## Number

A **number** is a mathematical object used to count, label, and measure. In mathematics, the definition of number has been extended over the years to include such numbers as zero, negative numbers, rational numbers, irrational numbers, and complex numbers.

Read more about Number.

### Some articles on number:

*natural Logarithm*

... But mathematically, the

**number**10 is not particularly significant ... the basis for many societies’ numbering systems—likely arises from humans’ typical

**number**of fingers ... As an example, there are a

**number**of simple series involving the natural logarithm ...

**number**) - In Other Fields

39" does in fact fall in the thirty-ninth position The retired jersey

**number**of former baseball player Roy Campanella The book series "The 39 Clues" revolves ... History The

**number**of signers to the United States Constitution, out of 55 members of the Philadelphia Convention delegates The traditional

**number**of times citizens of Ancient Rome hit ... Japanese Internet chat slang for "thank you" when written with

**numbers**(3=san 9=kyu) Pier 39 in San Francisco The

**number**of the French department Jura In ...

**number**) - In Mathematics

39 is the smallest natural

**number**which has three partitions into three parts which all give the same product when multiplied {25, 8, 6}, {24, 10, 5}, {20, 15, 4} ... The thirteenth Perrin

**number**is 39, which comes after 17, 22, 29 (it is the sum of the first two mentioned) ... + 1 = 1522 is 761, which is obviously more than 39 twice, 39 is a Størmer

**number**...

**number**) - In Mathematics

496 is most notable for being a perfect

**number**, and one of the earliest

**numbers**to be recognized as such ... As a perfect

**number**, it is tied to the Mersenne prime 31, 25 - 1, with 24 ( 25 - 1 ) yielding 496 ... Also related to its being a perfect

**number**, 496 is a harmonic divisor

**number**, since the

**number**of proper divisors of 496 divided by the sum of the reciprocals of its divisors, 1, 2, 4, 8, 16, 31, 62, 124, 248 and ...

**number**)

... This article discusses the

**number**thirty-eight ... of 38, see 38 (disambiguation) ← 39 ... → 38 ← 39 ... → List of

**numbers**— Integers 90 ... → Cardinal thirty-eight Ordinal 38th (thirty-eighth ...

### More definitions of "number":

- (
*noun*): An item of merchandise offered for sale.

Example:*"She preferred the black nylon number"; "this sweater is an all-wool number"*

- (
*noun*): One of a series published periodically.

Synonyms: issue

- (
*noun*): A numeral or string of numerals that is used for identification.

Example:*"She refused to give them her Social Security number"*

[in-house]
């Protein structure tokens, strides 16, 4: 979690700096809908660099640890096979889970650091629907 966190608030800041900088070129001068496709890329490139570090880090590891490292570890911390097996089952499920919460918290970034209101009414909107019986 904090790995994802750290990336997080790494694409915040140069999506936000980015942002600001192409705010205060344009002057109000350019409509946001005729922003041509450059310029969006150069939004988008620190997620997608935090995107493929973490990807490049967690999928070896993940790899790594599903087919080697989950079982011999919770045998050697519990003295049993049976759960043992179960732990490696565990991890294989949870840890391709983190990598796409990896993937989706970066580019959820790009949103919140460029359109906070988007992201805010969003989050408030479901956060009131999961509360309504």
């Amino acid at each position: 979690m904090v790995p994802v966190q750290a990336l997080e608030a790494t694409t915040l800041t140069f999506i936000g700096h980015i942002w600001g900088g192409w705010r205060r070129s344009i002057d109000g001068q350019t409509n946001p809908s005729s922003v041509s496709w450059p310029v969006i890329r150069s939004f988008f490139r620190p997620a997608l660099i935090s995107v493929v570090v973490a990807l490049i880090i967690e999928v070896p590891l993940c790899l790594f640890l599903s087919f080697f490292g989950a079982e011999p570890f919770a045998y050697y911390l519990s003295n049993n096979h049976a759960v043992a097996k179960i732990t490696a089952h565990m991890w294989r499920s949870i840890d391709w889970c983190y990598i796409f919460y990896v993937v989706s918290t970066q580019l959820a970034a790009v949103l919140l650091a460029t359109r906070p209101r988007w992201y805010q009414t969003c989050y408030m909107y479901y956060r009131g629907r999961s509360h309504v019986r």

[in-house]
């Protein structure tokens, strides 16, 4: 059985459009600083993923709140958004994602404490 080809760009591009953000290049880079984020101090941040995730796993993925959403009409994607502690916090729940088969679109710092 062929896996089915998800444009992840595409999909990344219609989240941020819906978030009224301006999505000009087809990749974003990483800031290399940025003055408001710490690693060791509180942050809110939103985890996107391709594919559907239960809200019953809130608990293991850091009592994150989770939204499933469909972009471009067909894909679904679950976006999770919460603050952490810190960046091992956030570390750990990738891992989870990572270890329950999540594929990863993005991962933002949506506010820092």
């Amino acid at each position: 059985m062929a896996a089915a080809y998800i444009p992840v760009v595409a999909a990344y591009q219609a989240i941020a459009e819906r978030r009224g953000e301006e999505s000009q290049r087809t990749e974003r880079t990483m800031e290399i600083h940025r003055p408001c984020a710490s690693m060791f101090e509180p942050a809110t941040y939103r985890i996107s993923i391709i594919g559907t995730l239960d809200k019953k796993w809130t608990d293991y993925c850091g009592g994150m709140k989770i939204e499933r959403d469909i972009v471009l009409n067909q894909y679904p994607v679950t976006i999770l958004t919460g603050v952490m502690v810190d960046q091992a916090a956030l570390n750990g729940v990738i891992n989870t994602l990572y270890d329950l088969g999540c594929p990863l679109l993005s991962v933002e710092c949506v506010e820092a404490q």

Synonyms: identification number

- (
*noun*): A clothing measurement.

Example:*"A number 13 shoe"*

- (
*noun*): The number is used in calling a particular telephone.

Example:*"He has an unlisted number"*

Synonyms: phone number, telephone number

- (
*verb*): Enumerate.

Example:*"We must number the names of the great mathematicians"*

Synonyms: list

- (
*noun*): The property possessed by a sum or total or indefinite quantity of units or individuals.

Example:*"He had a number of chores to do"; "the number of parameters is small"*

Synonyms: figure

- (
*noun*): A short theatrical performance that is part of a longer program.

Synonyms: act, routine, turn, bit

- (
*noun*): The grammatical category for the forms of nouns and pronouns and verbs that are used depending on the number of entities involved (singular or dual or plural).

Example:*"In English the subject and the verb must agree in number"*

- (
*verb*): Put into a group.

Synonyms: count

- (
*noun*): A symbol used to represent a number.

Synonyms: numeral

- (
*noun*): A concept of quantity derived from zero and units.

Example:*"Every number has a unique position in the sequence"*

- (
*verb*): Place a limit on the number of.

Synonyms: keep down

- (
*verb*): Give numbers to.

Example:*"You should number the pages of the thesis"*

### Famous quotes containing the word number:

“But however the forms of family life have changed and the *number* expanded, the role of the family has remained constant and it continues to be the major institution through which children pass en route to adulthood.”

—Bernice Weissbourd (20th century)

“In proportion as our inward life fails, we go more constantly and desperately to the post office. You may depend on it, that the poor fellow who walks away with the greatest *number* of letters, proud of his extensive correspondence, has not heard from himself this long while.”

—Henry David Thoreau (1817–1862)

“At thirty years a woman asks her lover to give her back the esteem she has forfeited for his sake; she lives only for him, her thoughts are full of his future, he must have a great career, she bids him make it glorious; she can obey, entreat, command, humble herself, or rise in pride; times without *number* she brings comfort when a young girl can only make moan.”

—Honoré De Balzac (1799–1850)